expensive! I don’t mind eating healthy foods, but who has time to cook that
way? I want to save money, but how am I supposed to live?

We have to face those ambivalent thoughts and establish
priorities. Sometimes, it helps to break down the goal into smaller, more
manageable steps. For those of the sanguine temperament, this may be critical.
An impulsive, spendthrift sanguine who wants to stick to a budget (but can’t
resist those after-Christmas sales) may benefit from setting aside a small amount
of money each month, leaving a sufficient amount accessible for dining out or
those impulse buys that can’t be resisted. The interim step of putting some
money each month into a savings account or an IRA will reduce the ambivalence
about undertaking the bigger goal.

Another way to decrease ambivalence is to reflect on what
one really wants. The sanguine who happily digs deeper and deeper into debt should
stop and ask herself, “What will happen if I continue this behavior?” She can
reflect on how ultimately unsatisfying and truly unhappy her life will be a few
years down the road, when all her credit cards are maxed out and her credit
record is shot. The choleric who hates to admit that he does not always have
all the answers and who sometimes needs to ask for help, should humbly seek
wise guidance.

Ultimately, what we are after is transformation in Christ.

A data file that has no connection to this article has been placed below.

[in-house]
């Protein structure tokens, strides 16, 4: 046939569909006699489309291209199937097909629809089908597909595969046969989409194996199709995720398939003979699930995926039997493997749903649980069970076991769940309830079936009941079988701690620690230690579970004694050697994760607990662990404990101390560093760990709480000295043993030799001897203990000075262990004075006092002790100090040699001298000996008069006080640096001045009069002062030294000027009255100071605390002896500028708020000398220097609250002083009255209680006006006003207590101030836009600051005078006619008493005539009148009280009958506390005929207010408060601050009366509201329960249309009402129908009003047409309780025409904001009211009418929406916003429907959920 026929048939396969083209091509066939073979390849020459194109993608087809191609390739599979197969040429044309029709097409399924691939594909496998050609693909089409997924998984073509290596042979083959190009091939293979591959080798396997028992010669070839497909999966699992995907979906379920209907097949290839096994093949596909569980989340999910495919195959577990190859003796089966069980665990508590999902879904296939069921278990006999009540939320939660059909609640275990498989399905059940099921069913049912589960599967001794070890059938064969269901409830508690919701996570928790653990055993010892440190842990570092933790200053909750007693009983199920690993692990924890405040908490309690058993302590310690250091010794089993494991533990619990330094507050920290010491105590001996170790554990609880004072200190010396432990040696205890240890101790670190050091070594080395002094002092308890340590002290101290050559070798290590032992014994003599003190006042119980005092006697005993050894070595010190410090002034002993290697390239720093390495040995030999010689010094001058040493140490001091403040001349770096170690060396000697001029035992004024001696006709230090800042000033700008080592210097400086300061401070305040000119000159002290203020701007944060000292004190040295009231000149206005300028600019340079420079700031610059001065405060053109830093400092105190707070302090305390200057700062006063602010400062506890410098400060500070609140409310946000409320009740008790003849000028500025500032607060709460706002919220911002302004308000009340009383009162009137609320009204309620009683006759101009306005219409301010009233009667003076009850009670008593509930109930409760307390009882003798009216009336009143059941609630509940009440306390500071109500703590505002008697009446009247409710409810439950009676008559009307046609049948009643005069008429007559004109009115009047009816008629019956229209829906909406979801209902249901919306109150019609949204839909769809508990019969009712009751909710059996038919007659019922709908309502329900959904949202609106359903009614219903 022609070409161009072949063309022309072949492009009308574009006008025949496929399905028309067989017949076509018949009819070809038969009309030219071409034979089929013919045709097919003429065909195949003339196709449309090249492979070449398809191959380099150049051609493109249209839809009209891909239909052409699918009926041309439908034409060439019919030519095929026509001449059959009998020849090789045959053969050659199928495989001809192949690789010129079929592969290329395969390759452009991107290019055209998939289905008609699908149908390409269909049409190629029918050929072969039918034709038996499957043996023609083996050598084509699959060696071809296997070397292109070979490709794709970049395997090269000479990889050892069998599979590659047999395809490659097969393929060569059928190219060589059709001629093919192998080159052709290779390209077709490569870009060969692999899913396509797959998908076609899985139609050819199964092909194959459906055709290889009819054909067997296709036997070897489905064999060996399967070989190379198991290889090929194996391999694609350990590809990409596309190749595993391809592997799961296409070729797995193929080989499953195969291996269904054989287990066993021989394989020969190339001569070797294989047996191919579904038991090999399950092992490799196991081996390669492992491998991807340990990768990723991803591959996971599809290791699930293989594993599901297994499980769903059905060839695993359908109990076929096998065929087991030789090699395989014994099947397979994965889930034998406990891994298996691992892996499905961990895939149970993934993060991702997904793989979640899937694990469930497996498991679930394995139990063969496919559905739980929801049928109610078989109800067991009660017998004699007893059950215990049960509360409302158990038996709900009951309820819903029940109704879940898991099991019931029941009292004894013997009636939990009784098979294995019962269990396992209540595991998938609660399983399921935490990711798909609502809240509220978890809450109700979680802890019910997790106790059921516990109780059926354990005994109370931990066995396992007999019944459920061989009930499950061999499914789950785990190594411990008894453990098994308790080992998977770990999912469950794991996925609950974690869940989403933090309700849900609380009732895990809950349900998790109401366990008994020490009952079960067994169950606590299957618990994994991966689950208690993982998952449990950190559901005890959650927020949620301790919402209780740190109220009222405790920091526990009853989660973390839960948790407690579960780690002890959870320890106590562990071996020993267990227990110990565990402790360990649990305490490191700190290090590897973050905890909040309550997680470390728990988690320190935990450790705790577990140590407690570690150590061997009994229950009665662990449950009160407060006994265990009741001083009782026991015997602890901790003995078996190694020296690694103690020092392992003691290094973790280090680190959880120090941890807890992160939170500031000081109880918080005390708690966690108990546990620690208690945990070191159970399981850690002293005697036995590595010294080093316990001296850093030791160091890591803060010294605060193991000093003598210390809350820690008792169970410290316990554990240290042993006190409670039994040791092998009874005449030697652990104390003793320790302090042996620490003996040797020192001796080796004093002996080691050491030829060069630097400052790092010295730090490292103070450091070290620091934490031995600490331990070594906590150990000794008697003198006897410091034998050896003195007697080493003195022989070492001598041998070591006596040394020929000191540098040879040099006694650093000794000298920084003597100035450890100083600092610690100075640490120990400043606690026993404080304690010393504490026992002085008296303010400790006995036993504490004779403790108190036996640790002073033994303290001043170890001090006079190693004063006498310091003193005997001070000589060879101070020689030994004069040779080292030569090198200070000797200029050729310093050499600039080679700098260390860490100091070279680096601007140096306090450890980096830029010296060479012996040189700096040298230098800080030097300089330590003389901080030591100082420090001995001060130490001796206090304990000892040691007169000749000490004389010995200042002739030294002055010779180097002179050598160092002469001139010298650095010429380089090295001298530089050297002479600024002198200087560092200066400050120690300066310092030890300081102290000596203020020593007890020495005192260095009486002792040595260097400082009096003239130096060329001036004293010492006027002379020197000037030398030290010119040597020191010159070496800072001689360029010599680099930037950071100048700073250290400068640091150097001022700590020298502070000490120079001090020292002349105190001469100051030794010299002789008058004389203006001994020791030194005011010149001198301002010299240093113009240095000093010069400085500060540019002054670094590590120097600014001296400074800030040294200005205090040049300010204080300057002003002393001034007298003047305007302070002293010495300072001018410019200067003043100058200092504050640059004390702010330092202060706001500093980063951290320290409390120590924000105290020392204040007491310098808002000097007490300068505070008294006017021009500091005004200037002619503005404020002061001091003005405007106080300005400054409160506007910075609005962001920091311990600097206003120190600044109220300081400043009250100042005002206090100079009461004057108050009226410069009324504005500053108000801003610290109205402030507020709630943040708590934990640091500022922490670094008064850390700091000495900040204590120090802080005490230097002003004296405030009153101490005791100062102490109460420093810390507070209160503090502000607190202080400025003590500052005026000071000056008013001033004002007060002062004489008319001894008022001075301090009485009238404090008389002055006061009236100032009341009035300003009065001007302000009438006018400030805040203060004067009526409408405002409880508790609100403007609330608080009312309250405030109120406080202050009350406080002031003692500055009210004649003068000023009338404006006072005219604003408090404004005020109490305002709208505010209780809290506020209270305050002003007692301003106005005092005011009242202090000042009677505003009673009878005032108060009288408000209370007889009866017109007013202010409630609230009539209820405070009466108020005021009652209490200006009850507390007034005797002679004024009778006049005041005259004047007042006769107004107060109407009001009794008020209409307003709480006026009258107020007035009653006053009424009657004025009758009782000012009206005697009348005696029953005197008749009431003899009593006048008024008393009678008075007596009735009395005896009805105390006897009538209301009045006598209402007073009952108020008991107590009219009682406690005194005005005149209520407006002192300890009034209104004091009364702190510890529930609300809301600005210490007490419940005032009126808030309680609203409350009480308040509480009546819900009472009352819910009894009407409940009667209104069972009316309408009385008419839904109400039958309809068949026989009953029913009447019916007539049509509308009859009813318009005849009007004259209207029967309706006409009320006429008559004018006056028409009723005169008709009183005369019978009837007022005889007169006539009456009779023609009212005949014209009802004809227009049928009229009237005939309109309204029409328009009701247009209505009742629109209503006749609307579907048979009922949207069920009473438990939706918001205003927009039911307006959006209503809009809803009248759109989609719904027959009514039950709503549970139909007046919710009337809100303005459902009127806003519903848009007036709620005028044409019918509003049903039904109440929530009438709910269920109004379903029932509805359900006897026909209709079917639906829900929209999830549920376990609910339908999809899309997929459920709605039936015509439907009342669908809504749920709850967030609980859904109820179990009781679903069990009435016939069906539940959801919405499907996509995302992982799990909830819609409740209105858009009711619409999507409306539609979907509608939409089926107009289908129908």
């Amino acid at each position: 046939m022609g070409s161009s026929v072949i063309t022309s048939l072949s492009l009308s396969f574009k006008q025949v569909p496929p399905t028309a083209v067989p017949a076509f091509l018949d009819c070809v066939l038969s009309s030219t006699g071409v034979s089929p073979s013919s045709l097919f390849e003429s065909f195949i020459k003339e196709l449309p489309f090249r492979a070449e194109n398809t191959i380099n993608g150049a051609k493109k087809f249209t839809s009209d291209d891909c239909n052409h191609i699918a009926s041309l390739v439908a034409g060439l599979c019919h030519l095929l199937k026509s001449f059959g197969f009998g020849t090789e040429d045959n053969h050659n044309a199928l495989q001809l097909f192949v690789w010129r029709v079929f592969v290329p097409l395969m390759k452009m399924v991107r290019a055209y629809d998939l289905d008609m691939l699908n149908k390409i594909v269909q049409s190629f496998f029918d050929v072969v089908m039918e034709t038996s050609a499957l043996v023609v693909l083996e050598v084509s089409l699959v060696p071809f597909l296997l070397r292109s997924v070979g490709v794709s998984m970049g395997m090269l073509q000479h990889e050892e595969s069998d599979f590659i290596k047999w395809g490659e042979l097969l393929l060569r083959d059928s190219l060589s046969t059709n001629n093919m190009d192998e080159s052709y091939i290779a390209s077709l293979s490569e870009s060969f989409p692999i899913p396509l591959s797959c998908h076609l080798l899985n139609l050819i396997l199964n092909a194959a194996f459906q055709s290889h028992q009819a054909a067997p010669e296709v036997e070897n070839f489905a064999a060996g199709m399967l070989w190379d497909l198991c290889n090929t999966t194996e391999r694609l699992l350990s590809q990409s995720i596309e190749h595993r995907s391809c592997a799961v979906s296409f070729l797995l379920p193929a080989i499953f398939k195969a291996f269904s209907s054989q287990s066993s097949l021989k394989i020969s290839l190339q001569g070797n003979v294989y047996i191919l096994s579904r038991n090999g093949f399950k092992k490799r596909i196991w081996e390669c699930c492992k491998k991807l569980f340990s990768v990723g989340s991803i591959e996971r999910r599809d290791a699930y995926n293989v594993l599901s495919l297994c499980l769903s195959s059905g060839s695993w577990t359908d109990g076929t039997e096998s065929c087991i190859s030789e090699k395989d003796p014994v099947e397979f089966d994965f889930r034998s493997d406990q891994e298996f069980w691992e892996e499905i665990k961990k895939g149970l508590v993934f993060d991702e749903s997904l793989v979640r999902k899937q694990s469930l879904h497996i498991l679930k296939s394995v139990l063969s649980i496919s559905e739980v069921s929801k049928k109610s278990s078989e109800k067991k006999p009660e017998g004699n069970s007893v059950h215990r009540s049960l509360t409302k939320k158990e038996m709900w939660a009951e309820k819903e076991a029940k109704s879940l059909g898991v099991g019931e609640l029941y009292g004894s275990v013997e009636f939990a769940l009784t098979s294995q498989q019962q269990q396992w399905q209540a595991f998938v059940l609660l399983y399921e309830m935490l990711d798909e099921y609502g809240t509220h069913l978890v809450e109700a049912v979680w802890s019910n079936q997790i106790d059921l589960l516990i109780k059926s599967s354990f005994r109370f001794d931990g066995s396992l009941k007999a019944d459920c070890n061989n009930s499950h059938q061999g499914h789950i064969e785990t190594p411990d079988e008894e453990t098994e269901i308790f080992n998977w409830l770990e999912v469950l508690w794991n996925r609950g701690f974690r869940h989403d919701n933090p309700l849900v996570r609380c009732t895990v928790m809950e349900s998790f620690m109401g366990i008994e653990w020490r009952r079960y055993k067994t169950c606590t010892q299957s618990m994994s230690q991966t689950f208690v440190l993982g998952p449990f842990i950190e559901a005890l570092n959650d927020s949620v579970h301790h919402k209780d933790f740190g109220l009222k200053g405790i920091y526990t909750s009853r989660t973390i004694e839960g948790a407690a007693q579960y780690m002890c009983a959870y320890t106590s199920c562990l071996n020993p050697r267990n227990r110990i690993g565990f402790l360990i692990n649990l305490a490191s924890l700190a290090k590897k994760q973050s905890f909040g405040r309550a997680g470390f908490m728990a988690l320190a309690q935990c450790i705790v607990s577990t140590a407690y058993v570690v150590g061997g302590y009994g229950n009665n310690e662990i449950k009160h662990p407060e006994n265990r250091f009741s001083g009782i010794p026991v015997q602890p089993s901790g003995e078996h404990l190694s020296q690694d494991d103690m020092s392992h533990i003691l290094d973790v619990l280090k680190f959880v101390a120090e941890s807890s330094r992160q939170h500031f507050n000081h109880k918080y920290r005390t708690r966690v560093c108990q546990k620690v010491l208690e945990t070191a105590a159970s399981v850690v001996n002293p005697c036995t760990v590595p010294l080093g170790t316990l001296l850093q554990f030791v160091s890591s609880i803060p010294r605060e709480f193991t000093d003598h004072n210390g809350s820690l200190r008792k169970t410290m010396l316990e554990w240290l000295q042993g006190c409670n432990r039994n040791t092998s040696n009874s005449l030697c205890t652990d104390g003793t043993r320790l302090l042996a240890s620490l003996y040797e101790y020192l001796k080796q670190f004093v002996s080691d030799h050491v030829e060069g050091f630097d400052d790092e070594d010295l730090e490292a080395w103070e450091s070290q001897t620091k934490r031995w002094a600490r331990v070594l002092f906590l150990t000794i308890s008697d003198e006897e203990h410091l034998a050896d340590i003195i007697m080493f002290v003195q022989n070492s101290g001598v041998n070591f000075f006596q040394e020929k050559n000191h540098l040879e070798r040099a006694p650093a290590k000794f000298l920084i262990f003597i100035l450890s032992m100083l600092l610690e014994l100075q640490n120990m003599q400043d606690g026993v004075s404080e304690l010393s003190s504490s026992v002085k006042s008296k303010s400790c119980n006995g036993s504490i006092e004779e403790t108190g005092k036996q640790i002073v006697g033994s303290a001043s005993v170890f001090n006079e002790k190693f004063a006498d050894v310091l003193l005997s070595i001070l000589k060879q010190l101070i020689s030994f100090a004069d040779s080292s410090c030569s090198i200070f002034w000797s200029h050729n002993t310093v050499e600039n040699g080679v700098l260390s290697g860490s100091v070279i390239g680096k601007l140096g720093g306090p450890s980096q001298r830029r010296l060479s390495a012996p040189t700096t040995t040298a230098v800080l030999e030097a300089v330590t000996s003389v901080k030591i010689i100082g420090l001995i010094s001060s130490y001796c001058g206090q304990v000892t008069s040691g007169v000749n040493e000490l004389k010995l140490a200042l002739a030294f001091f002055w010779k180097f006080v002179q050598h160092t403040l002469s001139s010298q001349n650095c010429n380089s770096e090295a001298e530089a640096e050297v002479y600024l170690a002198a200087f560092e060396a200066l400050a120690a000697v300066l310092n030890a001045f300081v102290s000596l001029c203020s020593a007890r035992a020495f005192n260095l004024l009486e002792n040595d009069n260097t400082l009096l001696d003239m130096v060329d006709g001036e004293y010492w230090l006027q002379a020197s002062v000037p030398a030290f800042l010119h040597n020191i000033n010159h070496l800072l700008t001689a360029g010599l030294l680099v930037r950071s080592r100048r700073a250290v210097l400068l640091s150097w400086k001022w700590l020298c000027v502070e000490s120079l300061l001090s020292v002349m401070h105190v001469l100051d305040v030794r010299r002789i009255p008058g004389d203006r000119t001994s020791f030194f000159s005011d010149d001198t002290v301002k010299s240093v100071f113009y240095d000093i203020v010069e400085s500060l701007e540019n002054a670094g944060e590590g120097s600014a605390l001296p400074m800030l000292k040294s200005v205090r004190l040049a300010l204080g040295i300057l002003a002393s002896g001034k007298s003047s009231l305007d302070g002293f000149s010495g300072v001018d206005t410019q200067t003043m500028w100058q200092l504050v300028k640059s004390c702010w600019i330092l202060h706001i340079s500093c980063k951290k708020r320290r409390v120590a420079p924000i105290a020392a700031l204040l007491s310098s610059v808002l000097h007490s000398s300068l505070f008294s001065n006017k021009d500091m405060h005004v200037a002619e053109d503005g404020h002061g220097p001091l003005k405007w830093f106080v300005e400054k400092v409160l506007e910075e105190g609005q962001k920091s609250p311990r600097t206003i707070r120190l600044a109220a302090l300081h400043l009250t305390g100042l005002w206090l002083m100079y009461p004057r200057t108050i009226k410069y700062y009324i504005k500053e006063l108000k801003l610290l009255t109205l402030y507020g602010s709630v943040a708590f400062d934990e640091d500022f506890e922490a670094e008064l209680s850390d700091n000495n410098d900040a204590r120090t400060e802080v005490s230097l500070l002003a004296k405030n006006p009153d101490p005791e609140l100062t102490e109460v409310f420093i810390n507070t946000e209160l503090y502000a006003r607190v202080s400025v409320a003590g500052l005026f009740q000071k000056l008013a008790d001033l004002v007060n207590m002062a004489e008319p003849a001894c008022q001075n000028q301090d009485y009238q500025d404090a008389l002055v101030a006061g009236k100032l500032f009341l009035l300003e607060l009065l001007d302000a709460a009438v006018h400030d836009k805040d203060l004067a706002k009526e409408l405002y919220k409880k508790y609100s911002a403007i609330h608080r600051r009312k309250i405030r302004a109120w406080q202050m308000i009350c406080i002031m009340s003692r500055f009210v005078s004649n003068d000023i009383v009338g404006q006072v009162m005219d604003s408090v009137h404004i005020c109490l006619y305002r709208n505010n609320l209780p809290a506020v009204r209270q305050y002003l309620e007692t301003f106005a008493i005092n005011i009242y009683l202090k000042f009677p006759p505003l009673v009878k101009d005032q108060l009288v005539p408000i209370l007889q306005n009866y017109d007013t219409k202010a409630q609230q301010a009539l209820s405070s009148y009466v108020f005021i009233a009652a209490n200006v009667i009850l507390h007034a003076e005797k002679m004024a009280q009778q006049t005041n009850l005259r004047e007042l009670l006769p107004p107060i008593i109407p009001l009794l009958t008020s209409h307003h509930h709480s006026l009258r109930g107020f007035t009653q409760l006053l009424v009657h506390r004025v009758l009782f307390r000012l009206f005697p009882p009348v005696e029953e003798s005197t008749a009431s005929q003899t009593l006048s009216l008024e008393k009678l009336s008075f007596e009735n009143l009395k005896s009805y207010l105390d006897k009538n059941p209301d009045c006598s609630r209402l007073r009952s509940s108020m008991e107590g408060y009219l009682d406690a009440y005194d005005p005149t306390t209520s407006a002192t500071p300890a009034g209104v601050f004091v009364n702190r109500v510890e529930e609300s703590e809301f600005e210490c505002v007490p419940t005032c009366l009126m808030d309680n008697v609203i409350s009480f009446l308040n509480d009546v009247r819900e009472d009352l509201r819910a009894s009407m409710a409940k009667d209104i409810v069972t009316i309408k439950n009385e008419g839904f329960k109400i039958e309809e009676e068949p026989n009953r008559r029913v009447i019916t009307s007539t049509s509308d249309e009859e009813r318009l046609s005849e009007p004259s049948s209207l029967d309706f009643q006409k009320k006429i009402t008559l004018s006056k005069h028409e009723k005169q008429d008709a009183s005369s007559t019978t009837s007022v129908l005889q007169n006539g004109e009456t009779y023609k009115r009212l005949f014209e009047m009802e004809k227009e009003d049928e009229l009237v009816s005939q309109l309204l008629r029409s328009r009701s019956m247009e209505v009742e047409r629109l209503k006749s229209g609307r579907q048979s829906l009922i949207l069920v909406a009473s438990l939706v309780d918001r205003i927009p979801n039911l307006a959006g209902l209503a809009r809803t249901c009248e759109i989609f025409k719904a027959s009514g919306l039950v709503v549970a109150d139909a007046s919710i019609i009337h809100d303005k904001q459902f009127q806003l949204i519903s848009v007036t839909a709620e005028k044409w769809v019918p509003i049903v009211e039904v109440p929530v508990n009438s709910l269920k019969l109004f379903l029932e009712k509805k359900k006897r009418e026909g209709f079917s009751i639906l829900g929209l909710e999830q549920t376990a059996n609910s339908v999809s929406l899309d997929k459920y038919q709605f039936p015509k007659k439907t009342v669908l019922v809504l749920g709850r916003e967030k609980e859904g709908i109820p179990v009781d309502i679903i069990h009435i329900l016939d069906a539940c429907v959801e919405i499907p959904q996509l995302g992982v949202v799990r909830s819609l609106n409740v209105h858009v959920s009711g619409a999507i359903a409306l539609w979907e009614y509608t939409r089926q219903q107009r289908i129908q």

Put on the new man, says Saint Paul.
(Eph 4: 22-24). So long as we are tied to our old ways, our bad habits and our
inordinate attachments, we are not free. We may be attached to overeating,
spending money, procrastinating, being right, or people-pleasing. Yet all these
attachments stifle our growth and keep us from becoming truly loving and truly
free. “The more one does what is good, the freer one becomes” (Catechism 1733).

Change, on the supernatural level, is conversion. True
change will require conversion of heart as well as the use of motivation
techniques. And that requires prayer and Christ’s grace. When we become
discouraged by our own failed attempts to change for the better, we can recall
that Christ is not only our model but also our strength. The starting point
will be when we admit our weakness, His power, and allow Christ to help us
change. “[W]ith God, all things are possible” (Mt 19:26).



1 Comment »

  1. Tanya-165495 January 13, 2008 Reply

    Skimmed through the book sometime ago when I ordered it from Leaflet Missal. I find what I've read about the Myers-Briggs type, for the most part, not everything of course, more descriptive of how my inner life goes though. The term melancholic throws me off a bit, because although I know that it is NOT saying that I'm always sad, etc… smiles, it instantly makes me think of that and so, since I don't see myself that way I go like well, melancholic??? Motivation is something that in my life, although it sure is there nice and strong, smiles, seems to have gone somewhat "awry". It seems like the head injury has, how would I put it, caused , "invisible" delays in "activating" that neurological "moment"of "motivation. If there's one thing that I seem to identify, for the most part, with what I've read/skimmed about people who have been formally diagnosed with either ADD ( minus the hyperactivity elemente) or ADHD ( which is the formal diagnosis term) is that you may know what to do, why to do it, when to do it, BUT, you don't FEEL like doing it, because something isn't working up to par in the brain. It was very helpful to learn that what we take for granted, as "motivation" is also neurologically based. Hey, at least I get more chances than most to start over lol, over and over again… Just might take me longer to complete a project smiles. Tanya